Monumental vase, "Mansard" model - ROM2005_4044_3

ROM2005_4044_3

Monumental vase, "Mansard" model

Maker: Made by Sèvres Porcelain Factory (French, est. c.1740), painted by Joseph-Ferdinand Regnier, mounts made by Christofle (French, est. 1830)
Medium:Hard-paste porcelain with hand-painted underglaze cobalt blue decoration; bronze and silvered mounts
Geography: Sèvres, France; mounts made in Paris, France
Date: c.1855
Dimensions:
105 cm
Object number: 926.53.1.A
On view
Gallery Location:Samuel European Galleries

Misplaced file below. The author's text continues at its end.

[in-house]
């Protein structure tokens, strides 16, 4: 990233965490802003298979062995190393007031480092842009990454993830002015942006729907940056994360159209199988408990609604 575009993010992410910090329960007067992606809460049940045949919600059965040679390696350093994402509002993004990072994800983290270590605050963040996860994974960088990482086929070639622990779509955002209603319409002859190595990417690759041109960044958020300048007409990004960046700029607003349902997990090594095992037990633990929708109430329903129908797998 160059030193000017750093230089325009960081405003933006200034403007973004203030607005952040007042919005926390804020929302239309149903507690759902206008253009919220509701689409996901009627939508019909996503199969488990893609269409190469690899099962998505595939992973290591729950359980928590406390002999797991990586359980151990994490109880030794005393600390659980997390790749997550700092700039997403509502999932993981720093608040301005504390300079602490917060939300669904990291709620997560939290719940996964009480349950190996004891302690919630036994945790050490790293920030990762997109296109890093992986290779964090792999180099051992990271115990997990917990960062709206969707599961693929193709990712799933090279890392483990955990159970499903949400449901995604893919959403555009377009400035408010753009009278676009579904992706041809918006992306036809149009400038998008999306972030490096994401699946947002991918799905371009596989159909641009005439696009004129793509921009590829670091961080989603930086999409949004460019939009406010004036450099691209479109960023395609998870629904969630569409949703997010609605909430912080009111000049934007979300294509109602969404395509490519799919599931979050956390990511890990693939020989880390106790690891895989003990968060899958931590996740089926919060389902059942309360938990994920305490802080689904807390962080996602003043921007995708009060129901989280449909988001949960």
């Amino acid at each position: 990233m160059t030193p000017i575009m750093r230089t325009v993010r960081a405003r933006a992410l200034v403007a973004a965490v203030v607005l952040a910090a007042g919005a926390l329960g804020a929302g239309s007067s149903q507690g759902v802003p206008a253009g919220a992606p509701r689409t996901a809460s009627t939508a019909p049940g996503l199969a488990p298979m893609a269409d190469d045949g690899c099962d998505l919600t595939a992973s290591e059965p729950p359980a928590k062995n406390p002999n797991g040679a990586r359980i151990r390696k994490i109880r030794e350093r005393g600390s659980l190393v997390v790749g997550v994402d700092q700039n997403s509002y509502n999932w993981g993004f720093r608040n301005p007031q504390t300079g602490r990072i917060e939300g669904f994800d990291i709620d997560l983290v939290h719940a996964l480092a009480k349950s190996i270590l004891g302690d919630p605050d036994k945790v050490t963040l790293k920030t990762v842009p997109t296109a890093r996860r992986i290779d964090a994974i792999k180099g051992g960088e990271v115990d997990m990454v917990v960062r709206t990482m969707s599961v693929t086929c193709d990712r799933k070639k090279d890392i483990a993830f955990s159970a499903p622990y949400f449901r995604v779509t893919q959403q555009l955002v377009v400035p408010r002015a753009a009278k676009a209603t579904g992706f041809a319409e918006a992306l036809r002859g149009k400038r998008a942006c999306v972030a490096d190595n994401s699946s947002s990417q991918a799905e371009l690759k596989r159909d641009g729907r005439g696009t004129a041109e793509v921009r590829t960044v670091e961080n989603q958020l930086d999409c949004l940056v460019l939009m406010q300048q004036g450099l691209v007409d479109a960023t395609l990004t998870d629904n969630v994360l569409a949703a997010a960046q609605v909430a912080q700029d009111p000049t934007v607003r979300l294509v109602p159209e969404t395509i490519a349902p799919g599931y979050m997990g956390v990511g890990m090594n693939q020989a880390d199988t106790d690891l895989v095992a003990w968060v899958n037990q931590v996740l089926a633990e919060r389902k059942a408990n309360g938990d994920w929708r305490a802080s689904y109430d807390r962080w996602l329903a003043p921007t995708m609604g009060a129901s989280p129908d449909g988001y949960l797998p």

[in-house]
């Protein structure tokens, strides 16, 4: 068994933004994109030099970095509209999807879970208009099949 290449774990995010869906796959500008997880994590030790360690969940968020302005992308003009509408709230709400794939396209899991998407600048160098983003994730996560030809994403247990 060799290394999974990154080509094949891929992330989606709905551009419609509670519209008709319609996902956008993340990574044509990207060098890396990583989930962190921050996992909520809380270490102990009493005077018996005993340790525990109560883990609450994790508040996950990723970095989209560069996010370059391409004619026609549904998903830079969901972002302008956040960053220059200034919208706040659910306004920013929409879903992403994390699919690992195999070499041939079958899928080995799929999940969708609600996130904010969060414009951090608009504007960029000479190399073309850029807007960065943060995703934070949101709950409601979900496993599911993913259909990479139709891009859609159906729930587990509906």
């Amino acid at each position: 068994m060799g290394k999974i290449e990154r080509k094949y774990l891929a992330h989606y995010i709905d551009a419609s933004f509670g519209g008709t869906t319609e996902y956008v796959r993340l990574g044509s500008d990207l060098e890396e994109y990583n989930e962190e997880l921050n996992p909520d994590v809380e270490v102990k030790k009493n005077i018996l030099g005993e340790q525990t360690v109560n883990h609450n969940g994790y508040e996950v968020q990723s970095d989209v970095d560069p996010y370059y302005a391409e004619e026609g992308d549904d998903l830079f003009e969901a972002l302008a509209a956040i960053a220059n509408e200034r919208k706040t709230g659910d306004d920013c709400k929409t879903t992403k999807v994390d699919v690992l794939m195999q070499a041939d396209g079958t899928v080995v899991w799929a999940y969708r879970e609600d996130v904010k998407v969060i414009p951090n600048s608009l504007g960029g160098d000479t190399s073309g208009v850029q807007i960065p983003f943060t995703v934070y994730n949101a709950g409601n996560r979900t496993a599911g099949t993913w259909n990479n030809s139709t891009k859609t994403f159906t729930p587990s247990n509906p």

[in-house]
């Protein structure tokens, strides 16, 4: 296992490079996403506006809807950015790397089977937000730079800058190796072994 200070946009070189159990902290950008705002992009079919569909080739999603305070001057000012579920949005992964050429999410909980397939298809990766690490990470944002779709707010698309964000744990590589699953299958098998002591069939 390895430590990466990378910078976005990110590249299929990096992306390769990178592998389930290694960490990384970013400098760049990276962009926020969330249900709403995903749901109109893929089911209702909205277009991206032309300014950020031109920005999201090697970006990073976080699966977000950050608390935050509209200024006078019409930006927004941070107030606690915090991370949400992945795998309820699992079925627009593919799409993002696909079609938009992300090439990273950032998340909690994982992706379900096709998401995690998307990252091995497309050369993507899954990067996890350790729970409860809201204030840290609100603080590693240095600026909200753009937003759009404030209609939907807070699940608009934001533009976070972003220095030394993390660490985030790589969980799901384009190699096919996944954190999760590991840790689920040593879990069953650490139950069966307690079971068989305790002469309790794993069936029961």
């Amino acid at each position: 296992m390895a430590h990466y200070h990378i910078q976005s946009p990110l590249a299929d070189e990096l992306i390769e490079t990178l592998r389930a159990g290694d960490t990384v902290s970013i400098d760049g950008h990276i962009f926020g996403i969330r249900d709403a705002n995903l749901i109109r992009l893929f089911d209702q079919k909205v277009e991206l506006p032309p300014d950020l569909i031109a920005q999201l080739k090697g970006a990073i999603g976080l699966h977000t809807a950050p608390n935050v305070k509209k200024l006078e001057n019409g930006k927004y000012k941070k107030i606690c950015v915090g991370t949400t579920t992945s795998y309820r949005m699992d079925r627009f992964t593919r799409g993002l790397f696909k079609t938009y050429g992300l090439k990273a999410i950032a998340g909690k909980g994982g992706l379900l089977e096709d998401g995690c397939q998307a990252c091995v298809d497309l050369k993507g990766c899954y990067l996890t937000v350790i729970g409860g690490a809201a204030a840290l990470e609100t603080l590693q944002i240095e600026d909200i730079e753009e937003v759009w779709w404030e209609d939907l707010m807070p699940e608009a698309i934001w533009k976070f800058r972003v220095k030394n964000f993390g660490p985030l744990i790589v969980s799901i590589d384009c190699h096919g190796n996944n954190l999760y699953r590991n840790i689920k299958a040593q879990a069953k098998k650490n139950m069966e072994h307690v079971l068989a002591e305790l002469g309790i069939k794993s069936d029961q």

DescriptionOne of two models made, this vase is known as the "Mansard" model. It was designed by Jules Deterle, the Art Director at Sèvres Porcelain Factory. The hard-paste porcelain was moulded in five sections, and hand-painted by Joseph-Ferdinand Regnier in 1854. Christofle of Paris, a major manufacturer of silver and electroplate, produced the bronze and silvered mounts. In typical Victorian fashion, this vase combines scholarly historicism with the latest technical known-how. The decoration is an allegorical tribute to the City of Paris. The ship crest on the side supported by nereids or water nymphs is an heraldic reference to Paris. The oval medallion on the other side reproduces a releif of Diana, classical goddess of the hunt with her stag. At the time, this was believed to have been carved by Jean Goujon, a much-admired French Renaissance sculptor whose works beautified Paris. One of two models made, this vase is known as the "Mansard" model. It was designed by Jules Deterle, the Art Director at Sèvres Porcelain Factory. The hard-paste porcelain was moulded in five sections and hand-painted by Joseph-Ferdinand Regnier in 1854. Christofle of Paris, a major manufacturer of silver and electroplate, produced the bronze and silvered mounts. In typical Victorian fashion, this vase combines scholarly historicism with the latest technical known-how. The decoration is an allegorical tribute to the City of Paris. The ship crest on the side supported by nereids or water nymphs is an heraldic reference to Paris. The oval medallion on the other side reproduces a relief of Diana, classical goddess of the hunt with her stag. At the time, this was believed to have been carved by Jean Goujon, a much-admired French Renaissance sculptor whose works beautified Paris. For the handles, Christofle produced figures of Victory in cast bronze, partially silver-plated holding in place large classical ram's horns. This was the more elaborate of the two specifically decorated vases in the Mansard models displayed at the 1855 Exposition. Archival evidence documents its value as 14000 francs. Both Mansard vases were owned by Napoleon III and Empress Eugenie in 1856. The Emperor then presented the ROM's vase to Georges-Eugene Haussmann, Prefect of the Seine, whom he appointed to modernize Paris in June 1852.
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